Italians convict 23 Americans in rendition case
Wednesday, November 04, 2009
This looks like it could get ugly for a number of reasons.
MILAN -- An Italian court on Wednesday convicted 22 CIA operatives and a U.S. Air Force colonel of orchestrating the kidnapping of a Muslim cleric in Milan in 2003 and flying him to Egypt, where he said he was later tortured.
The judge in the case, Oscar Magi, said three other Americans, including the former Rome station chief for the CIA, were covered by diplomatic immunity.
The Americans were all tried in absentia. A Milan prosecutor said his office would seek to have them extradited from the United States, but a formal decision will be made later by the Italian Justice Ministry.
The case is the only instance in which CIA operatives have faced a criminal trial for the controversial tactic of extraordinary rendition, under which terrorism suspects are seized in one country and forcibly transported to another without judicial oversight. A similar case involving a German citizen kidnapped in the Balkans has resulted in arrest warrants and a civil lawsuit but has not gone to trial.
Quite obviously tactics of this sort are controversial. The bigger concern for me here is the ability of foreign courts to claim jurisdiction over our covert operators who are performing their duties. Now in this case it appears that we certainly broke Italian law, the question is did we coordinate w/ Italian intel authorities. If we did, then we should have had some agreement that this could happen. It gets extra sticky if we didn't. There could be any number of reasons why we didn't including fear of leaks, lack of cooperation etc. But the question then becomes can we just up and snatch a bad guy anywhere we find them on earth? It seems like a stretch to say we have some legal justification, and if some other government came here and did it the outrageometer would peg out. So what is the answer to this dilemma?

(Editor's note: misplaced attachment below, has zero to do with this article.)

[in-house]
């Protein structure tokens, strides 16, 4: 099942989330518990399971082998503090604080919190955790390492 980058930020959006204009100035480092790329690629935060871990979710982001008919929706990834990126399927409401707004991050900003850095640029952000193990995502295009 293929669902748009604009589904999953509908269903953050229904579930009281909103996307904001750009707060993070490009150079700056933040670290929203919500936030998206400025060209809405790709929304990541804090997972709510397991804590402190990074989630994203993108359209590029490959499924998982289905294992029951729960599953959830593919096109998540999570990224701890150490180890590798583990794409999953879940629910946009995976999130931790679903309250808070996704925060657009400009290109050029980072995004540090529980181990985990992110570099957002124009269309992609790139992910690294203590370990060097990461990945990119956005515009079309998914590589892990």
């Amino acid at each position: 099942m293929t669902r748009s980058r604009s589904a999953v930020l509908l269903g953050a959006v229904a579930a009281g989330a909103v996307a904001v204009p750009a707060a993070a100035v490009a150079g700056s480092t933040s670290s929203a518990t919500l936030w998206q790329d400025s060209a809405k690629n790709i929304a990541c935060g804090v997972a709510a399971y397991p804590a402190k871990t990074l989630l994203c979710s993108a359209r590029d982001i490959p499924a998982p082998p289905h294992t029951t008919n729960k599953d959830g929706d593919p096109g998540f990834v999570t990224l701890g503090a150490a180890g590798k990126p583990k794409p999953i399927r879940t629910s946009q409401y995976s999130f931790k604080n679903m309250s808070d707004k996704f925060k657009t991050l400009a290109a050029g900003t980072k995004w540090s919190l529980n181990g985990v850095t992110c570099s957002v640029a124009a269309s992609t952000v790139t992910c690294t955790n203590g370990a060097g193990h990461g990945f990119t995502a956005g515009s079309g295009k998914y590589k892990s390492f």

I remember those golden days of yesteryear, when our covert ops were....well covert. WTF happened to that? We discuss our war strategies in the newspaper where we can also read about the CIA's secret prisons where we would interrogate and hold evil bastards, the Terrorist Surveillance Program which checked in on communications with known terrorists, and any number of other no-longer-secret secrets. When did we stop caring about secrets?
Now I realize I'm just an evil wingnut bent on shredding the Constitution and the civil rights of women and minorities, but FFS can't we have some secrets? Transparency is not particularly helpful when the folks tasked with doing our official skulking about and scarfing up bad guys are getting lights shone upon them. There are some unsavory things that an American President should order and put into action. The whole concept of Executive Power and Presidential Findings assumes that the Commander in Chief in performance of his sworn duty to protect and defend our Constitution may break somebody's law somewhere, perhaps even our own. I believe that is in the WTF clause emanating from a penumbra of the Shit Happens rule. Ideally we should not be reading about this in the NY Times or WaPo, or worse in the rulings of an Italian court. I don't know if this is a tradecraft issue, a failure to coordinate issue or what, but I think we need to aggravate our fecal matter as it pertains to our ability to perform dirty tricks. Like it or not they are a necessary part of a functioning democracy.
For example, would anyone argue that if we could grab an Iranian nuclear engineer that we ought to? I'm sure some would, but those people are called left wing buttheads and we don't listen to them. The rest of us who said of course are correct, and odds are we would break some laws in doing so, and so what? And yes that's an ends justify the means argument I just made. They are not always proper, but when it comes to saving the lives of millions it's a no brainer. So if we can break the rules for the right reason, then it follows that we ought to do a better job of cheating the system. Since we have a bunch of Chicago political thugs all over the Executive Branch it seems like an ideal time for an overhaul of our devious, back-stabbing abilities. I nominate the Ballerina Rahm Emanuel for the job. He knows how to hide bodies with the best of them.